Well, our postal box is once again up for renewal, and with last year’s bills fresh in my mind having just completed our Category5 taxes for 2014, I really felt we were paying too much. I asked Canada Post if there was any way to reduce the fee. Take into account my years of being a faithful customer. We prepay every year, we pay on time every time, and we have the smallest box possible. Why are we paying $300 per year? They said there is nothing they can do, and in fact in my time with Canada Post, the price only ever goes up.

So, I made some calls.

Pak Mail is the one alternative in Barrie who really impressed me. Pak Mail offers mailboxes for $140 per year plus tax (plus refundable deposit). What? That’s about half what I’m paying! Okay, I’m already interested.

I called them up and turns out they have 24 hour access, and they accept courier deliveries from all courier companies! That means our DHL shipments from China can go directly to our mailbox at Pak Mail.

They’re able to achieve this because it’s not a “PO Box” per se. It’s a “Suite”. So our Suite at their street address is 166. It just makes sense.

They’ll even keep my credit card number on file so if there are any import fees, the bill gets paid and my package gets delivered (this happens almost every time we get a product from China to review).

Also, the woman who works there said they will email me if a parcel arrives. Excuse me? Canada Post be darned, I’m sold ten times over!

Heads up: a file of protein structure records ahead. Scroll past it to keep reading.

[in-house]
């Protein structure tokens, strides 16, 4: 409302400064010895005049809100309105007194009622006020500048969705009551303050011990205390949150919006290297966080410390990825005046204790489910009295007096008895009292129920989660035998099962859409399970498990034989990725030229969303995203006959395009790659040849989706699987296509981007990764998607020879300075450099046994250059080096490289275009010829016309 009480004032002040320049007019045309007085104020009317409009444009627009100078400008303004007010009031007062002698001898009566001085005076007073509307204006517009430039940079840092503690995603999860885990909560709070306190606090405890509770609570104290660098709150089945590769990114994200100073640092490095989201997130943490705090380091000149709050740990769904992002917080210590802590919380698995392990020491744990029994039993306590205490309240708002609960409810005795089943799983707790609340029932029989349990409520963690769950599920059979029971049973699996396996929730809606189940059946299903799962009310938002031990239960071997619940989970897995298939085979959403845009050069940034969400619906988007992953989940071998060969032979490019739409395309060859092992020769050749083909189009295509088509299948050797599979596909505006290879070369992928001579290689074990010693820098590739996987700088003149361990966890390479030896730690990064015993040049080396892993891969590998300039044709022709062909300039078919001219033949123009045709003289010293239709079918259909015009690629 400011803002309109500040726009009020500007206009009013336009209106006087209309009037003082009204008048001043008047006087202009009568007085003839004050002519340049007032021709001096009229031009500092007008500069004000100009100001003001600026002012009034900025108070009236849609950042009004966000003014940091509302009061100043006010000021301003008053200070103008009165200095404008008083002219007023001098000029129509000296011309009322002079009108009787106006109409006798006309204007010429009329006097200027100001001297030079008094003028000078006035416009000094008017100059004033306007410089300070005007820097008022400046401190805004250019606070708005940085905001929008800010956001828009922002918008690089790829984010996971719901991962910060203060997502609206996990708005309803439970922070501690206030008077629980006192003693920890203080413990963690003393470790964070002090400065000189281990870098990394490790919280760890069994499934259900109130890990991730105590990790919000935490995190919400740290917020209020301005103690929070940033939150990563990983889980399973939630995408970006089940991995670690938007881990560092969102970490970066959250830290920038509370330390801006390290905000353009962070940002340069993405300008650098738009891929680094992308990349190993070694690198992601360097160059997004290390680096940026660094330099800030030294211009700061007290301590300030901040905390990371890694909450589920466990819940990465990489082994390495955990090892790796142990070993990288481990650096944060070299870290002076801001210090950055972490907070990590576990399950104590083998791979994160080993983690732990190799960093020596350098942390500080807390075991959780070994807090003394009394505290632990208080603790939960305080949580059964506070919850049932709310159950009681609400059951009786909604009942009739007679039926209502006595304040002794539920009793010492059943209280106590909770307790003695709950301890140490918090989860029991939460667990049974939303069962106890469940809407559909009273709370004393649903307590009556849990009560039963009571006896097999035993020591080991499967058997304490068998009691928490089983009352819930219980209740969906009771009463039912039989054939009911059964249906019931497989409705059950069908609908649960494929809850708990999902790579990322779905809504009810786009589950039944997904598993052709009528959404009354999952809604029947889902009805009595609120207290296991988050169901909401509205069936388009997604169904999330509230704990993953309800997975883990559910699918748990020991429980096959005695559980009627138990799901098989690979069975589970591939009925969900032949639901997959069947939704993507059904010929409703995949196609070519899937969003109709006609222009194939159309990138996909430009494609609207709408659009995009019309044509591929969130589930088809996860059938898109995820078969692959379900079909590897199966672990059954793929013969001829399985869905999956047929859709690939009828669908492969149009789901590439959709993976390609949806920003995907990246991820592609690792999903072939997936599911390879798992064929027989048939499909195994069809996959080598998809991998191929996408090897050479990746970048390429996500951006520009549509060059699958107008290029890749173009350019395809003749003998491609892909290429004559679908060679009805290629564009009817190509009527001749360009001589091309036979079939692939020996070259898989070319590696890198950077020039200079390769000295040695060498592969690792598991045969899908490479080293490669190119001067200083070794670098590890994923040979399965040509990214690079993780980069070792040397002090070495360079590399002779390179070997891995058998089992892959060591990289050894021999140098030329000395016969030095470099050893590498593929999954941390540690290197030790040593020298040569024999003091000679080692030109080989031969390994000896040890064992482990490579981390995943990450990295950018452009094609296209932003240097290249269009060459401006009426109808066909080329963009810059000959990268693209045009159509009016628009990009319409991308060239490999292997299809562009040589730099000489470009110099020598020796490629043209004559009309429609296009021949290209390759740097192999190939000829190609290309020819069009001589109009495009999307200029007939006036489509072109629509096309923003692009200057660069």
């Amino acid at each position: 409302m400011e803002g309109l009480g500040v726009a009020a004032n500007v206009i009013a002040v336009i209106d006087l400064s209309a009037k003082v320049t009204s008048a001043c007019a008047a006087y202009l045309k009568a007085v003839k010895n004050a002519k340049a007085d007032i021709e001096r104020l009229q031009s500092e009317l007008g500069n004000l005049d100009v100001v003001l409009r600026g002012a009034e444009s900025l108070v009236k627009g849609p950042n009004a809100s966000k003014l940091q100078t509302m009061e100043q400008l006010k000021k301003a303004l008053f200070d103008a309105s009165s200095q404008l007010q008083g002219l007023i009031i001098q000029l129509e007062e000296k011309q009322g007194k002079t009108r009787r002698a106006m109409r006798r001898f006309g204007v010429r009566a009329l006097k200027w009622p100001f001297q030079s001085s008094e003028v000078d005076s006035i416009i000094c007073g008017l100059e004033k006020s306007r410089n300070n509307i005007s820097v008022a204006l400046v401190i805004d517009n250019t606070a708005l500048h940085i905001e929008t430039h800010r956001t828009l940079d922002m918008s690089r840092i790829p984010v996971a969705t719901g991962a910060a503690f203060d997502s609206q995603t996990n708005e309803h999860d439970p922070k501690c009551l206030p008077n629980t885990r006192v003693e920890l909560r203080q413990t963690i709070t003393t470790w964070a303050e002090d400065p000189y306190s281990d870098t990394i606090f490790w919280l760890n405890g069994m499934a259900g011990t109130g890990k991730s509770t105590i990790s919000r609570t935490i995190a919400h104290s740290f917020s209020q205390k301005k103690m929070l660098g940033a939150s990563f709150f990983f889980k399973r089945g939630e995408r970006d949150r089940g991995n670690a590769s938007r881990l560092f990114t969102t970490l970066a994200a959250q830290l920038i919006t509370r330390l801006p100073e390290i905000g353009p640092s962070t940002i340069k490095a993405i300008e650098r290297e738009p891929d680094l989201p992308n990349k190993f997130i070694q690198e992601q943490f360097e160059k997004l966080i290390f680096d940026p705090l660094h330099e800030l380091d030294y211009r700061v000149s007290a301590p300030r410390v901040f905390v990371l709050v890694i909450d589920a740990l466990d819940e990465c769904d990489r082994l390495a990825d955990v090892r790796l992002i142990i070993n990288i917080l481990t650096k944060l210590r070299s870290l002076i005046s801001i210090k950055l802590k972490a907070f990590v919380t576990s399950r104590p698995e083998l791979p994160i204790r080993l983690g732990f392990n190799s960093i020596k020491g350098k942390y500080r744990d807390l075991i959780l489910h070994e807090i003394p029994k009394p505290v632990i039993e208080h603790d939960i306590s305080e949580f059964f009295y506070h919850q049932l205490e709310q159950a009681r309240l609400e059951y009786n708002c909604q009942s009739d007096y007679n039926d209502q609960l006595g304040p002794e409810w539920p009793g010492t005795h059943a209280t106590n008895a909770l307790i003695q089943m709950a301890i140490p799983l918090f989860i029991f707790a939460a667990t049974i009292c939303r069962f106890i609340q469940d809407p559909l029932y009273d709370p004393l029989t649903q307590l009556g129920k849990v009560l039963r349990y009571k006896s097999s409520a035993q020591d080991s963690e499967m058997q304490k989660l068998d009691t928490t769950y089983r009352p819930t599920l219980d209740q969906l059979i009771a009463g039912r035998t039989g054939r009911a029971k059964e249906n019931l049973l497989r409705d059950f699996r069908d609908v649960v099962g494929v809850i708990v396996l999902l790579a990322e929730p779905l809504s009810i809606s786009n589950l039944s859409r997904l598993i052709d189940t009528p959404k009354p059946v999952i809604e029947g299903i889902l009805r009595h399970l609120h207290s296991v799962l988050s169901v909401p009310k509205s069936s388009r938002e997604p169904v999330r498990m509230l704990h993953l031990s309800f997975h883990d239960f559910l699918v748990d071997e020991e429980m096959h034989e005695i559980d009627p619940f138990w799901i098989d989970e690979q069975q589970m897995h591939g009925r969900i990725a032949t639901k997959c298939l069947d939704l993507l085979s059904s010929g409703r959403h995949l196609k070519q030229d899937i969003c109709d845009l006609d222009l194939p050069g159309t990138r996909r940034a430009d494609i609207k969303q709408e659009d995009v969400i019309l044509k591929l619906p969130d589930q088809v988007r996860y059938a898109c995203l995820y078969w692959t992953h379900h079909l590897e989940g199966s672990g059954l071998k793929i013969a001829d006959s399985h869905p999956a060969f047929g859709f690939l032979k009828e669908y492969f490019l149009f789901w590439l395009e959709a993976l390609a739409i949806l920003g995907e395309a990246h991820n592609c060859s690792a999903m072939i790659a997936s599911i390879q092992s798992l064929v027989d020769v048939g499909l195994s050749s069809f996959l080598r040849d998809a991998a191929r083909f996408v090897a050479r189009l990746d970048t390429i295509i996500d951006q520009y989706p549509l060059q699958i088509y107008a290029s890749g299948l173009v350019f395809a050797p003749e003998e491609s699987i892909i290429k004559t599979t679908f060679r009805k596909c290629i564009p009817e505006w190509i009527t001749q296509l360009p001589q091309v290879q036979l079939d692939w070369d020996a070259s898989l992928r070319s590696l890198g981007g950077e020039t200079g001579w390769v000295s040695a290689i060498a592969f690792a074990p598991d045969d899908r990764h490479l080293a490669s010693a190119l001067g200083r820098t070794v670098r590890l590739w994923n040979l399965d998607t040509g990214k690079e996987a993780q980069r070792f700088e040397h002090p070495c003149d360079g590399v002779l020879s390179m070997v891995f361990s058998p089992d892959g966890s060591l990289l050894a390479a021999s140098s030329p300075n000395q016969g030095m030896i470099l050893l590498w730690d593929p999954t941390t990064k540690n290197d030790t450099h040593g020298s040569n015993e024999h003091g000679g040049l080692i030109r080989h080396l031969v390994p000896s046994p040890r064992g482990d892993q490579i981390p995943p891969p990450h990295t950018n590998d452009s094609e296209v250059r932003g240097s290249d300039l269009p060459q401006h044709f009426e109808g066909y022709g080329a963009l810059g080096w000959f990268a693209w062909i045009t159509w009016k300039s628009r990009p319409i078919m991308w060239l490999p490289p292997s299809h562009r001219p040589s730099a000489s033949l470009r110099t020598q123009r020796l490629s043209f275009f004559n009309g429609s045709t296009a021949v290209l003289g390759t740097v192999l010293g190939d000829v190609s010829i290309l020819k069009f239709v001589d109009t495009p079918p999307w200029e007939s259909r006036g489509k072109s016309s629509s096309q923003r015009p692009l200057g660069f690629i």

This is when I fist bumped her.

So with 2 weeks to go before our annual renewal of the PO Box, I decided to suck up the fact that some people will bounce mail (but I’m doing my best to let you know in advance while we have the 2 week overlap!) in order to save money and add better service to the mix. There’s nothing I can do about old videos that mention the old PO Box, but hopefully people know to go to our web site for current information.

Here’s our new address. Please send us your postcard today!

Category5 TV
336 Yonge Street, Suite 166
Barrie, Ontario
Canada L4N 4C8

-Robbie

The Secure Connection Trap: Why Emailing Your Credit Card Number is Never Safe

“We’ll err on the side of caution and suggest that you never trust email with confidential information.”

A surefire way to make tech-savvy people shudder is to email them your credit card number to pay a bill.

It’s not that they don’t appreciate the transfer of funds to their account, but they understand that with email, you’re not just sending it to them. Any number of people in between (or computers, called “bots” in this context) can intercept, read, store, and potentially use that data.

When you send an email directly to a person, it’s not going directly to them.

We tend to think in terms of “sender” and “recipient” but forget to consider all the points in between. When you send an email, it has to go from your computer to your Internet Service Provider, and then from there, it is passed through possibly several other servers before it reaches the sending server. Once at the sending server, it is passed through the world wide web until it arrives at the recipient’s computer. Because it happens so quickly, we’re tempted to think it’s a direct connection, but let’s think about the origins of the term “world wide web” for a moment and consider what that might look like visually: many thousands of computers all connected together, passing data amongst each other. When you send an email, it is passed through many systems before it reaches the recipient.